ELCA leaves gay clergy decision to local churches

  • Article by: JEFF STRICKLER , Star Tribune
  • Updated: February 21, 2009 - 8:54 AM

Unable to agree, a task force will submit to the Evangelical Lutheran Church of America a proposal to leave ordination of gays up to congregations and synods.

The long-awaited position on ordaining gay clergy in the Evangelical Lutheran Church in America isn't a clear yes or no.

An ELCA task force admitted Thursday that it could not reach a consensus on the issue that has polarized its members for years. But with the matter expected to dominate this summer's national convention in Minneapolis, its position paper offers this suggested solution:

The ELCA will allow the ordination of gay pastors but will leave it up to individual congregations and synods whether to ordain or appoint pastors. The term used to describe this compromise is "structured flexibility."

While acknowledging that such an intentionally vague policy probably won't play well with "the bumper sticker crowd," the bishop of the St. Paul Area Synod, the Rev. Peter Rogness, said it reflects the ELCA's practice of trying to match ministers to congregations. He compared it to a rural congregation feeling that it would rather call a minister with a rural background, for instance.

"The Lutheran Church has never imposed anything on anyone," he said. "We never have, and we never will."

Leaders of Lutheran CORE (Coalition for Reform), a group that describes its mission as seeking "to preserve the authority of the Bible in the ELCA," quickly announced that it will work to defeat the proposal at the convention.

The Rev. Scott Grorud, pastor of Faith Lutheran Church in Hutchinson and a member of the organization's steering committee, said the focus on trying to reach a consensus was misdirected.

"The history of Christianity is not based on trying to reach a consensus; it's based on distinguishing right from wrong," he said. Consensus-building is used for deciding things like "what color carpet to get. This is a recipe for disaster."

He pointed to a similar rift that threatens to split the Episcopal Church into two factions. "They went to a local option, and look where it got them," he said. "That should not be the path that we want to follow."

On the other end of the political spectrum, St. Paul-based Lutherans Concerned saluted the recommendations as a positive step but said the task force didn't go far enough.

"It's a vast improvement," said spokesman Phil Soucy. "But we still have profound differences with it overall."

In particular, the group would have liked to have seen a provision for a rite blessing same-sex relationships. "The paper is full of options," he said. "How about an optional rite -- you don't have to use it, but it would be there."

Delegates already picked

The ELCA has 4.8 million members, about 830,000 of which are in Minnesota. One-third of the 1,000 delegates who will gather in Minneapolis Aug. 17-23 will be clergy, and the rest will be lay people. The delegates were chosen last summer, so there will be no jockeying to pick those who support a particular stance on this issue.

The position paper on gay ordination was accompanied by the release of a final version of a social statement that also will be submitted to the convention and contains a potential land mine of its own.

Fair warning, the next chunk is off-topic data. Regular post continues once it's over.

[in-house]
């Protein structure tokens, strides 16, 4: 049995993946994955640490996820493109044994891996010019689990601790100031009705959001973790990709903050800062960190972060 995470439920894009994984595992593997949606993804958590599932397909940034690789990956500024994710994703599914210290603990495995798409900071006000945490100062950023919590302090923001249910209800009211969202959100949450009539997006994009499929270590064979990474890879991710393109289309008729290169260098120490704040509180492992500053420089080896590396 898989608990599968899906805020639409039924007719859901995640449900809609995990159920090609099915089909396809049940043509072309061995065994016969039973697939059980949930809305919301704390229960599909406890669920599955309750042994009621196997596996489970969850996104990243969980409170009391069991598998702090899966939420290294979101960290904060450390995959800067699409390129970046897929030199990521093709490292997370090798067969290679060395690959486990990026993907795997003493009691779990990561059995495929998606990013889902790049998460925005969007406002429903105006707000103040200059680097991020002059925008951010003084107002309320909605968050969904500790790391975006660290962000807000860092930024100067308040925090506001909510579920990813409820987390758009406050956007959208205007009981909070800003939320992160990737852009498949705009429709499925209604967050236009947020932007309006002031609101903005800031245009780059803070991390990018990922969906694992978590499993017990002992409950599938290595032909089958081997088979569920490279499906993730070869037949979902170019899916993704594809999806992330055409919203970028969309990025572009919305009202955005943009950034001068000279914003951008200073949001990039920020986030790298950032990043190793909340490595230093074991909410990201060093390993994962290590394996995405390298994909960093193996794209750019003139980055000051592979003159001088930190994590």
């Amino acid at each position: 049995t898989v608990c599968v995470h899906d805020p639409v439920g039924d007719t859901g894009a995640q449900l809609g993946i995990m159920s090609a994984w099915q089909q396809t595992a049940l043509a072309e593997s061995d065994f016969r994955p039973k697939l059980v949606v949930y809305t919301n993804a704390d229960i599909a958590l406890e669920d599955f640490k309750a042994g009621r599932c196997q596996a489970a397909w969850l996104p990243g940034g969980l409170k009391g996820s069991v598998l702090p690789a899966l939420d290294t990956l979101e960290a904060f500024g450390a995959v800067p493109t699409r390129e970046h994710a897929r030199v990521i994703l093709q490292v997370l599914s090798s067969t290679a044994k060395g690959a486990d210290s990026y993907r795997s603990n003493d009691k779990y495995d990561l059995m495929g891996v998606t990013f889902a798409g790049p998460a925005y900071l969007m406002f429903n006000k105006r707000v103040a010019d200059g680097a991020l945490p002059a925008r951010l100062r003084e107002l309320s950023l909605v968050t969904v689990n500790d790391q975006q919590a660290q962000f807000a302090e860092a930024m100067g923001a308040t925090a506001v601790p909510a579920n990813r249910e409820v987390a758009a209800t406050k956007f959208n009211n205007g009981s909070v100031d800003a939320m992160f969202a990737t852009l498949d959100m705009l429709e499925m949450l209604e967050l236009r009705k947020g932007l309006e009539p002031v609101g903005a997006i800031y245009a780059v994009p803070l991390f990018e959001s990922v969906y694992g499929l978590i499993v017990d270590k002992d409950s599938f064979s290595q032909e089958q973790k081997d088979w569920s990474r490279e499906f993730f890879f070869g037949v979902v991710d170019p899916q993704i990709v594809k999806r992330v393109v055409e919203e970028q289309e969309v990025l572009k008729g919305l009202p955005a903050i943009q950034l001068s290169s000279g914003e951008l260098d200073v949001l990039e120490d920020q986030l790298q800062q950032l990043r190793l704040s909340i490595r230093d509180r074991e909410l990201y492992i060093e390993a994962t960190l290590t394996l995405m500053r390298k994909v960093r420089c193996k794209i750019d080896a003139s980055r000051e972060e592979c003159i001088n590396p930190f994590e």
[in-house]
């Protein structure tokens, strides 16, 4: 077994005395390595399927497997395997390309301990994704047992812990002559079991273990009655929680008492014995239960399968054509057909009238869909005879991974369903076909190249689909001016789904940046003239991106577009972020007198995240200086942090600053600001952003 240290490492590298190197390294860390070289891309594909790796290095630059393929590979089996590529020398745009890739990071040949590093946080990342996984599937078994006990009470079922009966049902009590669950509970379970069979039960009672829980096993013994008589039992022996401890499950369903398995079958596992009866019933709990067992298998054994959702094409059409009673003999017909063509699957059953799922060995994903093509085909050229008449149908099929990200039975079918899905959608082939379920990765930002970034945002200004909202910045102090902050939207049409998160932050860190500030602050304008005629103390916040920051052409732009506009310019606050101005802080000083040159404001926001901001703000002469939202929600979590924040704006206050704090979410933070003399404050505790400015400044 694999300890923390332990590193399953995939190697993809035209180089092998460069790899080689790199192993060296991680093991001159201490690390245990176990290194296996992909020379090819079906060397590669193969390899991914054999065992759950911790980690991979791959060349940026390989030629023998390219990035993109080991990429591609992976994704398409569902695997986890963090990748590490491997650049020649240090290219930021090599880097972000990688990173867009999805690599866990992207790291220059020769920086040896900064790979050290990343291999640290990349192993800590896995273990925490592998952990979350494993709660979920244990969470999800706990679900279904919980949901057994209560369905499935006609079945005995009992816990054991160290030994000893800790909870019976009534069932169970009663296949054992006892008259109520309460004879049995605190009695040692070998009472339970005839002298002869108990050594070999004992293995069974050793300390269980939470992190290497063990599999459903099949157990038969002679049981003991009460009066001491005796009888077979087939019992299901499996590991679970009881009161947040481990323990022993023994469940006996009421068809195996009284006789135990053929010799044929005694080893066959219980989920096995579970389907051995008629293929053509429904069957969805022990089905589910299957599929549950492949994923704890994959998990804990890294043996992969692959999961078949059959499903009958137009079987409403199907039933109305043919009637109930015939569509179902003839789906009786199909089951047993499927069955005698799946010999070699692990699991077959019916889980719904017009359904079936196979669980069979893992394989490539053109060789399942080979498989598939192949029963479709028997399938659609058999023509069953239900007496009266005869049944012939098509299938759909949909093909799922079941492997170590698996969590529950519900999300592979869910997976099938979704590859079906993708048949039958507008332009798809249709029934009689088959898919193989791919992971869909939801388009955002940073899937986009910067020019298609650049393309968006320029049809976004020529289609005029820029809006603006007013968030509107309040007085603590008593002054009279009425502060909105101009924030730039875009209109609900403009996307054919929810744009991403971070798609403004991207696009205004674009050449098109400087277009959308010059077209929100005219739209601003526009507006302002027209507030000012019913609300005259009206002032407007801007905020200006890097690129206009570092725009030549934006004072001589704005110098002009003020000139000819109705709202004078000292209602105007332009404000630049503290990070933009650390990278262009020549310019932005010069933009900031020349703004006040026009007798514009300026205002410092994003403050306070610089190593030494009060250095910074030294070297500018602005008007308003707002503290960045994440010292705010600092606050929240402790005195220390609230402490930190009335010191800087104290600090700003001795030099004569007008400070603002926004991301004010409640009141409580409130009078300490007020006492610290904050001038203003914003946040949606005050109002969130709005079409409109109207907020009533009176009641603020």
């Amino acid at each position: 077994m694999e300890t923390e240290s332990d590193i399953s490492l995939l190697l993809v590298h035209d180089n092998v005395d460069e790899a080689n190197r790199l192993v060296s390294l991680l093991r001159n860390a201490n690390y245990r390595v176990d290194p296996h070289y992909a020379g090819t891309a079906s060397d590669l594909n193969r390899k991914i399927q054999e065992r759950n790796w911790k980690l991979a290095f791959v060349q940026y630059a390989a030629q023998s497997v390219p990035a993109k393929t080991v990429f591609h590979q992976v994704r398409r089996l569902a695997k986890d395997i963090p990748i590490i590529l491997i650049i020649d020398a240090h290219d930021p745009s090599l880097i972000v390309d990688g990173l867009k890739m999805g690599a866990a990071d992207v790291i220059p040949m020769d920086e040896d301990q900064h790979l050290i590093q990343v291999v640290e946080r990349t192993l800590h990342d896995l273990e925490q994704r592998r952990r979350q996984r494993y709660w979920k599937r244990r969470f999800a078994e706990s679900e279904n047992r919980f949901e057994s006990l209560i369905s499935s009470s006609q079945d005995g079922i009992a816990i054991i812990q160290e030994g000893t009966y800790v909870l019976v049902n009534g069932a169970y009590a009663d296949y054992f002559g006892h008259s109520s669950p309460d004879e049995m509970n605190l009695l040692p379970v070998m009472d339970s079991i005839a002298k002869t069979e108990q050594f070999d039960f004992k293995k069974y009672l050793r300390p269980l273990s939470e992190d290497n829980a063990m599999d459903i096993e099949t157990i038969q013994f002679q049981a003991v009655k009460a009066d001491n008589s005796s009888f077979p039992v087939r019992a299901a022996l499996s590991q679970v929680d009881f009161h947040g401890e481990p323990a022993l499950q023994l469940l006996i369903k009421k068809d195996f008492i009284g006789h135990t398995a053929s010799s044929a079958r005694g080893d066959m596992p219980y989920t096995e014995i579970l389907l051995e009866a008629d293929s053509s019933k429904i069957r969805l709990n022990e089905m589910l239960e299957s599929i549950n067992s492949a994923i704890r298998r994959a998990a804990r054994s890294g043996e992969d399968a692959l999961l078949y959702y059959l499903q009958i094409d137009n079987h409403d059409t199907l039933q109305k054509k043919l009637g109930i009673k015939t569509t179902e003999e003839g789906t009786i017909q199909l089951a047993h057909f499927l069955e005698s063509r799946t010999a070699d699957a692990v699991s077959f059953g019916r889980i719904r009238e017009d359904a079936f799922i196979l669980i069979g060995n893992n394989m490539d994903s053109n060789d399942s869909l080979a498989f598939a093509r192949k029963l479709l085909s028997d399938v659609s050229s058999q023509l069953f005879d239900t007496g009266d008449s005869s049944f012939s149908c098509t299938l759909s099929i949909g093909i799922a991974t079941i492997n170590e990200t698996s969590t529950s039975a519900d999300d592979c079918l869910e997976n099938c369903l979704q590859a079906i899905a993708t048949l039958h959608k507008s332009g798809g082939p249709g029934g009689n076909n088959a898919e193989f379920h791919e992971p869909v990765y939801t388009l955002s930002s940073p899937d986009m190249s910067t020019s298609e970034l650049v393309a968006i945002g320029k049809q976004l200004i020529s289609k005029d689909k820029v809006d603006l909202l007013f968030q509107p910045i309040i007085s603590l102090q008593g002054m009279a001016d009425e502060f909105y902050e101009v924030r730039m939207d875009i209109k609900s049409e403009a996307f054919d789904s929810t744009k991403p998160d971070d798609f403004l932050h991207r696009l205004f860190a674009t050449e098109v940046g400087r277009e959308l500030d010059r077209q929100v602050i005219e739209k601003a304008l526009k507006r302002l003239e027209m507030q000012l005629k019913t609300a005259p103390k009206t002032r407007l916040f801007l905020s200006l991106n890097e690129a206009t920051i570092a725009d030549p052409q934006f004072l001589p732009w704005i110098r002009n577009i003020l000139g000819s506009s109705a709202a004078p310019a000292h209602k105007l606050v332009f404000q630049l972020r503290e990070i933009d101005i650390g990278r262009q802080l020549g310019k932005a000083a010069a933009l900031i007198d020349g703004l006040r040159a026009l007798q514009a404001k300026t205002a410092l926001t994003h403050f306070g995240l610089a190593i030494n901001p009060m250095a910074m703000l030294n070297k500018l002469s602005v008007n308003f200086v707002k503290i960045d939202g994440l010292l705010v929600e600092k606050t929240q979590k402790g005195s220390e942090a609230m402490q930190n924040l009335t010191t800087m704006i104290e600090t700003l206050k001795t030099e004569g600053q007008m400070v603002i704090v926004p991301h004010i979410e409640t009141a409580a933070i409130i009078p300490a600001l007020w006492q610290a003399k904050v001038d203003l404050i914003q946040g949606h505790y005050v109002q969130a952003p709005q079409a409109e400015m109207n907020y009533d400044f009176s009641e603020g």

The statement affirms the ELCA's longtime definition of marriage as "a covenant between a man and a woman" but goes on to acknowledge the validity of "lifelong, monogamous same-gender relationships." No one is using the term "gay marriage," noting that marriage is a legal designation determined by the state, but the implication is clear.

"We feel it is very important that we ask homosexual ministers to be publicly accountable for their relationships the same way we ask heterosexual ministers to be publicly accountable," said the Rev. Peter Strommen, the chairman of the task force and pastor at Shepherd of the Lake Lutheran Church in Prior Lake.

Thus, one of the major caveats for gay ordination is whether the candidate is involved in a committed relationship.

"That term 'publicly accountable' is a new one for us," said the Rev. Craig Johnson, bishop of the Minneapolis Area Synod. "Another term the position paper introduces is 'conscience bound.' It says that the differences [of opinion on gay ordination] are rooted in deeply held, conscience-bound beliefs that must be respected by people on both sides. It takes into account that there are faithful people on both sides of the issue, and it gives both sides some space to affirm their ministries."

A slap on current policy

The task force recommendation chastises the ELCA for its "all-too frequent failure to live out its publicly declared welcome" in the case of homosexuals and noted that "many gay and lesbian Christians have experienced this church's positions and policy as painful personal rejection."

The current policy that bans gay clergy works against the church, too, Johnson added. "On a synod level, we're missing a chance to utilize some great skills that are out there," he said.

If the convention rejects the task force recommendations, it's not clear what would happen next, said the Rev. Stan Olson, a former bishop of the Southwestern Minnesota Synod and now executive director of the ELCA's Vocation and Education Program Unit. Some people believe that the rejected proposals would go back to the task force for rewriting, but Olson thinks the process might have to start all over again.

"The task force had a charge to bring forth a proposal for the 2009 Churchwide Assembly," he said. "They did that. As far as I can tell, they're done."

Jeff Strickler • 612-673-7392

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